The data shows you will reap a lot of revenue cycle benefit from implementing an EHR system or migrating to a more effective one, including better patient care, improved patient outcomes and care coordination, cost savings and increased efficiency.6
As we told our Nevada clients and all healthcare organizations we work with on EHR transitions, it’s important that you take the time to do so properly. Don’t rush the process out of fear of disrupting your revenue cycle. Rather, take your time, monitor your revenue cycle through your billing metrics, and have contingency plans in place to adjust elements of your EHR transition plan if your data shows any revenue red flags.
Physician Revenue Navigators is a leading healthcare revenue cycle management partner. We support healthcare organizations of all practice types in all aspects of a healthy revenue lifecycle, including workflow review, practice management, staff searches, credentialing, medical billing and A/R work, medical practice bookkeeping, and accounts payable. Contact us to learn more about we can assist your organization with maintaining healthy revenue during an EHR transition or any other revenue lifecycle matter.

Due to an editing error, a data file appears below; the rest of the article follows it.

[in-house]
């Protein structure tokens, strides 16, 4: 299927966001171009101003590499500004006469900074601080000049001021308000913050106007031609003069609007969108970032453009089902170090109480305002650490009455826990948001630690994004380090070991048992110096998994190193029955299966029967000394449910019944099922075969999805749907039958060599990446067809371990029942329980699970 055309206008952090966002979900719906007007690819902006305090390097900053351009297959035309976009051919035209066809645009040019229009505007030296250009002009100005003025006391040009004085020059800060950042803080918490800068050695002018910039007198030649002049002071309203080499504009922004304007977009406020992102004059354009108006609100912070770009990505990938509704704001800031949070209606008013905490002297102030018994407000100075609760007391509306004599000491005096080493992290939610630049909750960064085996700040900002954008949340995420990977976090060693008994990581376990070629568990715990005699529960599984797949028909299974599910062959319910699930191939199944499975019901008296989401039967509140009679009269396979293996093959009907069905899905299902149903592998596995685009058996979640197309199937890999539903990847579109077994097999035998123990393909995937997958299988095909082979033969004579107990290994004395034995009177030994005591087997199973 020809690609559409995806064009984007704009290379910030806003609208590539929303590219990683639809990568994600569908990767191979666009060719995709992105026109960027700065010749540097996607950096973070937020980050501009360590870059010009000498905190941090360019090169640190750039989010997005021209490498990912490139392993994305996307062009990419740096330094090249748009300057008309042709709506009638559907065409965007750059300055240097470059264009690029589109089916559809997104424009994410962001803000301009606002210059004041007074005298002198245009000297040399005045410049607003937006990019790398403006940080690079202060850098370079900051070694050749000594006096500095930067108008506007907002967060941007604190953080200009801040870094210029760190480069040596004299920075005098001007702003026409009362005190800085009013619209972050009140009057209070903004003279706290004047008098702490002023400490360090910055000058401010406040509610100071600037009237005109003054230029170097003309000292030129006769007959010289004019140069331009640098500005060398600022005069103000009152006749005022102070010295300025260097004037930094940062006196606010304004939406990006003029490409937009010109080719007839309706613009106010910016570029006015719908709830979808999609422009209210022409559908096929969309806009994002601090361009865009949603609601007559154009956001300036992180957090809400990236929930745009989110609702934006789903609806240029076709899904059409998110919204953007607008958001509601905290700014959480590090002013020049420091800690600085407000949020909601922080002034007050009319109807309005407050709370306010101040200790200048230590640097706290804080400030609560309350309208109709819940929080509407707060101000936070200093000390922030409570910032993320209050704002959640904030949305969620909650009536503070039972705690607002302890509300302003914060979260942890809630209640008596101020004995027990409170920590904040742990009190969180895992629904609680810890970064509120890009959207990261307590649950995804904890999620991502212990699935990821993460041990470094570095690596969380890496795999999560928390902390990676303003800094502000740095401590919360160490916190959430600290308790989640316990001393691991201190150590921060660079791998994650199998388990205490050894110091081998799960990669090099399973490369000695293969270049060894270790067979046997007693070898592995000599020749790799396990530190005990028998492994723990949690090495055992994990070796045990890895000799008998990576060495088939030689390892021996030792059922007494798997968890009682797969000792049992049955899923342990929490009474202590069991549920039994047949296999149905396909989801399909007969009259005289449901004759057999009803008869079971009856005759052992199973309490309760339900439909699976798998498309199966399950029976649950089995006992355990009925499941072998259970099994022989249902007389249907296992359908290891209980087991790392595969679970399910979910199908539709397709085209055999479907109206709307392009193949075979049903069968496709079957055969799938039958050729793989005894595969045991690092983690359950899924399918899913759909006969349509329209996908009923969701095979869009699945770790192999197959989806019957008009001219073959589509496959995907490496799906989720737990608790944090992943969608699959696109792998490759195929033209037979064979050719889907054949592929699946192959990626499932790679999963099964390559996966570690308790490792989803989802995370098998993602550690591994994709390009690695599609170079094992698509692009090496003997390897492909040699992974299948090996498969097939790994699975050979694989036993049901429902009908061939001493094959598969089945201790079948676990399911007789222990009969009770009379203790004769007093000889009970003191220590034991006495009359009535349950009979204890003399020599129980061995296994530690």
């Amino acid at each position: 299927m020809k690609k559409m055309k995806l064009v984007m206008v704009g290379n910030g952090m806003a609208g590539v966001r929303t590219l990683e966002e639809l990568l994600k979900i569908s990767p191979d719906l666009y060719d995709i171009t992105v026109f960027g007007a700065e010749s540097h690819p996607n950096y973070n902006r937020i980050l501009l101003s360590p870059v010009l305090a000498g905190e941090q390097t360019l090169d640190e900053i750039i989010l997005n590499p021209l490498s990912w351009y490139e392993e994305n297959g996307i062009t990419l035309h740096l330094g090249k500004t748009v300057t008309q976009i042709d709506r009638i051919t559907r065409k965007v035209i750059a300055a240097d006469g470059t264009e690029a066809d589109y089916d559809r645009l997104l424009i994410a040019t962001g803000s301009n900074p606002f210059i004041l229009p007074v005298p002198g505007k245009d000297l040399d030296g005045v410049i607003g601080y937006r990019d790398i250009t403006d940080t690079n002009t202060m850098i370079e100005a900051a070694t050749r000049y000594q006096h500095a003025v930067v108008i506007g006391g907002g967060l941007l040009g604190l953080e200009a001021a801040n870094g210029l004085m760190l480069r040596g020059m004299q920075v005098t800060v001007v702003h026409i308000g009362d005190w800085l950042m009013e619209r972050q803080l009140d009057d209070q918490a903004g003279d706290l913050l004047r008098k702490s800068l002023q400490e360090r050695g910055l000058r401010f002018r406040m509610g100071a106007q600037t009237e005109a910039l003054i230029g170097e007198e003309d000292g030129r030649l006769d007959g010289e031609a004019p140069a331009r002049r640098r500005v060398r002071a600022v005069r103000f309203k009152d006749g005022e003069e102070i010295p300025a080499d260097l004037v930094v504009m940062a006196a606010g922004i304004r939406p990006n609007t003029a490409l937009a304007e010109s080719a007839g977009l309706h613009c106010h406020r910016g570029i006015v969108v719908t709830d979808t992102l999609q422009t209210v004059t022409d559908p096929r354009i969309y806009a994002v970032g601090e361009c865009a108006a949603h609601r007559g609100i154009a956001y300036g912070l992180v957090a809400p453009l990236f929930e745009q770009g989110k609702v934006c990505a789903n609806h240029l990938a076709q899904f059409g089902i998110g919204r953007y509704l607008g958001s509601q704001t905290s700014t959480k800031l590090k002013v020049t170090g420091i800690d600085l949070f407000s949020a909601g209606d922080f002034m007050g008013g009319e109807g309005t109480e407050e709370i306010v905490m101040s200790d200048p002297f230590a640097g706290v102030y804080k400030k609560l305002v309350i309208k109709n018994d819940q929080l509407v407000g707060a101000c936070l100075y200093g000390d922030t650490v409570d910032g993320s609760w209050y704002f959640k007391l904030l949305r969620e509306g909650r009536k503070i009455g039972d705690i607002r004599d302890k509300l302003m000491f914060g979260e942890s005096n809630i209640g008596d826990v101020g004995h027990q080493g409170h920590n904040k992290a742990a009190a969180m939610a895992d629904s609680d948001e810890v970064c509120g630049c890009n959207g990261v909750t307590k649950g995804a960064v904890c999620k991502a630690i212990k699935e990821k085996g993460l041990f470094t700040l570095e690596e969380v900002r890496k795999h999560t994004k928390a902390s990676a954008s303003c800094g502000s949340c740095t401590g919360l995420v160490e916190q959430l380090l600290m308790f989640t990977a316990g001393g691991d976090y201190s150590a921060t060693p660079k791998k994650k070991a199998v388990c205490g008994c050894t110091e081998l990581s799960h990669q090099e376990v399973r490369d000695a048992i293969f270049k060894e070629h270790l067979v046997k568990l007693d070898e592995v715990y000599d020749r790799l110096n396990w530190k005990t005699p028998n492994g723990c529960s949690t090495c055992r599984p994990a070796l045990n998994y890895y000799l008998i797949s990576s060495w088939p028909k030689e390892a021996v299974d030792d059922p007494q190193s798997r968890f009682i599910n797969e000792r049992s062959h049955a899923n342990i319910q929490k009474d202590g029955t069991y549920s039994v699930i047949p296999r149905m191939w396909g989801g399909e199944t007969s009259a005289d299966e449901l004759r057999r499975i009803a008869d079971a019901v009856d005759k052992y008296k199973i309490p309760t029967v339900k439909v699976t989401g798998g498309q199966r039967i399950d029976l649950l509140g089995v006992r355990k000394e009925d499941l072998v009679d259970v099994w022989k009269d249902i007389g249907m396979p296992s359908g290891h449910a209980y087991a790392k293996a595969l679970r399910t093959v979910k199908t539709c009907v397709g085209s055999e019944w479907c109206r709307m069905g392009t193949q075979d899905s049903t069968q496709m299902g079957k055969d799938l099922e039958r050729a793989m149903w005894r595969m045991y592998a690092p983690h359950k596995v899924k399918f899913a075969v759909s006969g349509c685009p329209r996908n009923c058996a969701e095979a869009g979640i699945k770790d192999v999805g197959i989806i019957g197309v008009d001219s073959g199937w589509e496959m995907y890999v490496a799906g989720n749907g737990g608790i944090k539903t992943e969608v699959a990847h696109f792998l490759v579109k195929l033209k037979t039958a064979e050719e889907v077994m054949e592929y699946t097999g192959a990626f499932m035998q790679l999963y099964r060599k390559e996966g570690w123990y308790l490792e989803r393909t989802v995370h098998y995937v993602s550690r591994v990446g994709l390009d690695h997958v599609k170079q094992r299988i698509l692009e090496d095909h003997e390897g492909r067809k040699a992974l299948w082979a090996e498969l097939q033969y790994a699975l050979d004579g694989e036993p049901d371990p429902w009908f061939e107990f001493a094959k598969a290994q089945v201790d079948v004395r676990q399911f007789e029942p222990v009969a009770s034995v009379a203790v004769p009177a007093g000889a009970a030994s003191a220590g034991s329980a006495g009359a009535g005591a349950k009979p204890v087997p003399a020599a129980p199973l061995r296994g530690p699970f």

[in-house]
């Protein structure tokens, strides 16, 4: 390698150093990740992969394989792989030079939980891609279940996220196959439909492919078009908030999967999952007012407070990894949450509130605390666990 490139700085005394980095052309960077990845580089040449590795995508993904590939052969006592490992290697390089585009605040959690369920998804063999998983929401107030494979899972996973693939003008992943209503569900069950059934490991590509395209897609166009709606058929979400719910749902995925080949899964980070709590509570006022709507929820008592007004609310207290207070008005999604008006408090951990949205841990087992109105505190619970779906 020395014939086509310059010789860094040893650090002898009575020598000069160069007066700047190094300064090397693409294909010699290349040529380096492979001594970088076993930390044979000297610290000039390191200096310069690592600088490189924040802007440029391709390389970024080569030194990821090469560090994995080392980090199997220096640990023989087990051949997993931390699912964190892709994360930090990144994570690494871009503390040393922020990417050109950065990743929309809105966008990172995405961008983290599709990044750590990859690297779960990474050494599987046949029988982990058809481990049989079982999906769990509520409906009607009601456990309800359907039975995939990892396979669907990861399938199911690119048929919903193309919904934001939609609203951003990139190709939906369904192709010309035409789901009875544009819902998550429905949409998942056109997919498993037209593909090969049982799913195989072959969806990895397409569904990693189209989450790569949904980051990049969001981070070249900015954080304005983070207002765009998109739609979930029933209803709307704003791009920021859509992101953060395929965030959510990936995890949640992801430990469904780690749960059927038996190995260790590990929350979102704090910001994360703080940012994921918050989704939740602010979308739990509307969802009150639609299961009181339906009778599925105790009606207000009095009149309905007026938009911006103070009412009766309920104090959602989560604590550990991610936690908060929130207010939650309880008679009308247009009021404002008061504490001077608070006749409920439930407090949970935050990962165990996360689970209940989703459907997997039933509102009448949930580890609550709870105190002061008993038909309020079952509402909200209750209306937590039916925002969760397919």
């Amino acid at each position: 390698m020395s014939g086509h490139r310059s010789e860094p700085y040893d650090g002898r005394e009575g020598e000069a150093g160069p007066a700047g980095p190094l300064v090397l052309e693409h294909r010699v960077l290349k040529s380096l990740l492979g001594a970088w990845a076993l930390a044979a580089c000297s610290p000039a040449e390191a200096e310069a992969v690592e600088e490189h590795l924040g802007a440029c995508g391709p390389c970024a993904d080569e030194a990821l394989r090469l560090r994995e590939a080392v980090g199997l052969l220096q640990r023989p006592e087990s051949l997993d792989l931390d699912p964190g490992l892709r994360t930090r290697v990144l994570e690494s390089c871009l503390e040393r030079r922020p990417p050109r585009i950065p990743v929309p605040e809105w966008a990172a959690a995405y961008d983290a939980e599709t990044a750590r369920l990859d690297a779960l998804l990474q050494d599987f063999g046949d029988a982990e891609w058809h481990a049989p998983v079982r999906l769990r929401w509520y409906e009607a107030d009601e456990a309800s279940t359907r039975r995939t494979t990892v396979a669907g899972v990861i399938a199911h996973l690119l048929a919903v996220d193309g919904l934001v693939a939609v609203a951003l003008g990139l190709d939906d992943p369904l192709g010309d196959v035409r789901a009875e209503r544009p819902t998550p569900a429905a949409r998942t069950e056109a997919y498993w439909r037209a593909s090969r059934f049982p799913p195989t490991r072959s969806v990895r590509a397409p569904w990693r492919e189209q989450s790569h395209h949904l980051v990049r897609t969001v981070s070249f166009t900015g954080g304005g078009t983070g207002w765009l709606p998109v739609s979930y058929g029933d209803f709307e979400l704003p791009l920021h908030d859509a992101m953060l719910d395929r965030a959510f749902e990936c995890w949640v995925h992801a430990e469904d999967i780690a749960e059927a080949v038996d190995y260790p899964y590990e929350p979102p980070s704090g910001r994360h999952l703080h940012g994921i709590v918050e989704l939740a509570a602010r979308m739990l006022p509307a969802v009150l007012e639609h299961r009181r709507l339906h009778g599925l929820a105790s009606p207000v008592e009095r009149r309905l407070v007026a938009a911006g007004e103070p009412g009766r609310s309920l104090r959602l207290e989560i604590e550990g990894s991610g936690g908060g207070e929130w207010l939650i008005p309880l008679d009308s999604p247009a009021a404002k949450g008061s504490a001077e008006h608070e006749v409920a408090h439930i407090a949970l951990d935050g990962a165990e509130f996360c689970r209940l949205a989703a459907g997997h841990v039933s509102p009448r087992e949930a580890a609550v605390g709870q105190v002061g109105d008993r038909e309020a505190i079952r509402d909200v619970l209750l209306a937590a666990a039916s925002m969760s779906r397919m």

- “Use and Characteristics of Electronic Health Record Systems Among Office-Based Physician Practices: United States, 2001-2012,” Nov. 6, 2015, http://www.cdc.gov/nchs/data/databriefs/db111.htm. ↩
- Health Resources and Services Administration, “How to Implement Your EHR System,” accessed Feb. 25, 2016, http://www.hrsa.gov/healthit/toolbox/healthitimplementation/implementationtopics/implementsystem/implementsystem_4.html. ↩
- “Refine the Terms: Understand Unbilled Accounts and DNFB,” HIM-HIPAA Insider, March 27, 2007, http://www.hcpro.com/HIM-68542-865/Refine-the-terms-Understand-unbilled-accounts-and-DNFB.html; Dom Nicastro, “Don’t Let DNFB Cripple Hospital Cash Flow,” Jan. 23, 2013, http://healthleadersmedia.com/page-1/COM-288541/Dont-Let-DNFB-Cripple-Hospital-Cash-Flow. ↩
- “Managing the Transition from Paper to EHRs,” AHIMA, accessed Feb. 25, 2016, http://library.ahima.org/xpedio/groups/public/documents/ahima/bok1_048418.hcsp?dDocName=bok1_048418. ↩
- Jacqueline DiChiara, “Quantify Denial Rates for Smooth Revenue Cycle Management,” RevCycle Intelligence, March 30, 2015, http://revcycleintelligence.com/news/quantify-denial-rates-for-smooth-revenue-cycle-management. ↩
- “Benefits of Electronic Health Records (EHRs),” HealthIT.gov, accessed Feb. 25, 2016, https://www.healthit.gov/providers-professionals/benefits-electronic-health-records-ehrs. ↩